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The Rappahannock County Broadband Authority discussed next steps in the regional agreement between eight northern Virginia counties and All Points Broadband on Monday, raising questions about the cost of the project for county residents.

The Northern Shenandoah Valley Regional Commission submitted an application to the Virginia Telecommunications Initiative (VATI) last month in an attempt to secure state funding for a universal broadband project, and the county won’t know until December if it will be granted the money.

All Points, the county’s chosen private partner, assured the Broadband Authority and Board of Supervisors that residents could expect to pay $199 for the first 12 months if they wanted to sign up for fiber-to-the-home service, no matter their location in the county.

Jackson District Supervisor Ron Frazier pointed out that the VATI application does not specify when the 12 months would start, and he’s concerned that residents might have a smaller window of time to get service for cheap. Stonewall-Hawthorne District Supervisor Chris Parrish said All Points CEO Jimmy Carr told the Board of Supervisors and Broadband Authority that the 12 months would begin once service is available in the county.

According to the VATI application, “[All Points Broadband] marketing materials will also highlight APB’s commitment, for the first 12 months after it is available, to provide service to any serviceable unit (regardless of service drop length) for the same one-time installation charge of $199.00.”

“I was just thinking through the phrasing of it, because once we get to the contract phase, which would actually be binding, I think a lot of that lies with what Ron is suggesting, [we’ll] want to expand any operative language,” Hampton Supervisor Keir Whitson said.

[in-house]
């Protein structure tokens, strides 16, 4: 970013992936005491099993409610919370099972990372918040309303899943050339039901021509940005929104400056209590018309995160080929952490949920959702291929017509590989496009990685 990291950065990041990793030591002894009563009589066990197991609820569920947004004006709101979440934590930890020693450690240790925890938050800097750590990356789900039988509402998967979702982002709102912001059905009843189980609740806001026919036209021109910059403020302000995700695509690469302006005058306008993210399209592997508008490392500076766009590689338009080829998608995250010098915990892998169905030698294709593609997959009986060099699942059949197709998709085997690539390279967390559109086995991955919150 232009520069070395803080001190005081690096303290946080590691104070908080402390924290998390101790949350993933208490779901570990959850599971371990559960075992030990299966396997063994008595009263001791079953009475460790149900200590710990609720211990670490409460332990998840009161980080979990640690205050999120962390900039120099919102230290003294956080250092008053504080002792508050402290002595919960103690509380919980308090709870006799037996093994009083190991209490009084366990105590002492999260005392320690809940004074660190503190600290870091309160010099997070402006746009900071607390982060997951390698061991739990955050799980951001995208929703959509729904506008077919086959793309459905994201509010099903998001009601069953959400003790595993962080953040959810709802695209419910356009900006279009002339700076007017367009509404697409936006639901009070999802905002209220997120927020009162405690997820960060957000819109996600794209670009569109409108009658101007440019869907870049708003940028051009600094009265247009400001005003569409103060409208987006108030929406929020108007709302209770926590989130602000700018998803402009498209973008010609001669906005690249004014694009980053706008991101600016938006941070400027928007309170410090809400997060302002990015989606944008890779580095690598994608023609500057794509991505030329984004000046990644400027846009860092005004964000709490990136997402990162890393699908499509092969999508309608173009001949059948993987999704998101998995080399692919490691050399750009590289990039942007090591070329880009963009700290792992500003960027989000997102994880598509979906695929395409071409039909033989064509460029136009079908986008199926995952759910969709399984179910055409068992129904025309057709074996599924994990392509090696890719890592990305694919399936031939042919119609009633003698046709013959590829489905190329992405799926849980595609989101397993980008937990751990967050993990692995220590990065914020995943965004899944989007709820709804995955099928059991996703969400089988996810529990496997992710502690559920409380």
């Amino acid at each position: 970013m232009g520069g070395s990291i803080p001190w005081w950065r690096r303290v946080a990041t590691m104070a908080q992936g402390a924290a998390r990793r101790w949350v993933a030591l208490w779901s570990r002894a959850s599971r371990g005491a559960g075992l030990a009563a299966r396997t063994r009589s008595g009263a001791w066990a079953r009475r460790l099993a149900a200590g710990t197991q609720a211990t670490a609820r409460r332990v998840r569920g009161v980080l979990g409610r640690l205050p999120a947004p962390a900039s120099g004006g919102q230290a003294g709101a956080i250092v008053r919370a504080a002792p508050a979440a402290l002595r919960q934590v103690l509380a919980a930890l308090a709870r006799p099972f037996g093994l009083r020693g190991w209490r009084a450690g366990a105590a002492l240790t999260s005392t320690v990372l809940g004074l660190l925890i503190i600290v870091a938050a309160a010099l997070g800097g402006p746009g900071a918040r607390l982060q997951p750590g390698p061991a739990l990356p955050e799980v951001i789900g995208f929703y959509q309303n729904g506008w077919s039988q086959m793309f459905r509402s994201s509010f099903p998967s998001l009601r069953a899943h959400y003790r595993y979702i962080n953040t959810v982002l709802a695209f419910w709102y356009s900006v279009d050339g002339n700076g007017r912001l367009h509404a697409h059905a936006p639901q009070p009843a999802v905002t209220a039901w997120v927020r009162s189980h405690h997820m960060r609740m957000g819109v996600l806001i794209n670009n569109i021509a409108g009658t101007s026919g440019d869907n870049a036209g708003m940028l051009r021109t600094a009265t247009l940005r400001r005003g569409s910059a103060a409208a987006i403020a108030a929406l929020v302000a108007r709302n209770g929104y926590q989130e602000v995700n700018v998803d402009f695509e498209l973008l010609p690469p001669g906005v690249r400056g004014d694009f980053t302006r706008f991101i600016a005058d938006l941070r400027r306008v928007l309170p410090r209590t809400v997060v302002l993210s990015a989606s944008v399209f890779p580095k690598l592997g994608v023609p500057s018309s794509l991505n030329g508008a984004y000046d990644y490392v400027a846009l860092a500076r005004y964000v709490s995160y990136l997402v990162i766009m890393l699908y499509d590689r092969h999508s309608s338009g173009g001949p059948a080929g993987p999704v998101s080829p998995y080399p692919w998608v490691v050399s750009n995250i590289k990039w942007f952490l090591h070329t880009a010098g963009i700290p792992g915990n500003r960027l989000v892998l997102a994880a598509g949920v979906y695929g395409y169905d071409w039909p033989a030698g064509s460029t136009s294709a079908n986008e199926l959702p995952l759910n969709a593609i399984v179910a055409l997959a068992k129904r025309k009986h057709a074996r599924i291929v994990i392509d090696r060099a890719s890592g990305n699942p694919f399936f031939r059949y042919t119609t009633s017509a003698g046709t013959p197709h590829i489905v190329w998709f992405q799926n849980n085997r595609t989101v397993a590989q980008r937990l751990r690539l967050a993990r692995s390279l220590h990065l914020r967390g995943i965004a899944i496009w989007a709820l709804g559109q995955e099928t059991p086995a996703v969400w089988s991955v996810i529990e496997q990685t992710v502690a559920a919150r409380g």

According to a statement from Carr to the Rappahannock News, “If the grant is awarded, customers would have 12 months from the date on which service is available at their location to take advantage of the special offerings for the first year. The 12 month period at any given location would not start for that location until a subscriber at that location could actually have service installed.”

Frazier also expressed concerns about a section in the application that states “Each Participating County has agreed to assist All Points with all required permitting and easements at no cost to the project, providing additional leverage in the form of approximately $1,200,000 in cost savings for the project.”

Frazier said the county has had no such discussions with All Points.

Carr wrote in his statement that “All participating counties have agreed to provide the kind of in-kind support that is customary for a grant funded project of this nature. To be clear, there would be no additional cost to Rappahannock above the local match that has already been made.”

Right now, All Points is in the middle of working to ensure their coverage areas won’t overlap with those already being served by high-speed internet providers and locations that are receiving federal funds for other broadband projects.

Lonnie Hamilton, a planner with the Virginia Department of Housing and Community Development’s Office of Broadband, joined the meeting on Monday via Zoom, and said that process is to make sure nobody gets “left behind.”

“I think it's a question of ... maximizing the utility of state money and making sure that we aren't overbuilding, but ... providing broadband when there are thousands of people across the Commonwealth that don't have broadband,” Hamilton said.

The authority will reach out to Carr and invite him to a November meeting to answer additional questions.



 

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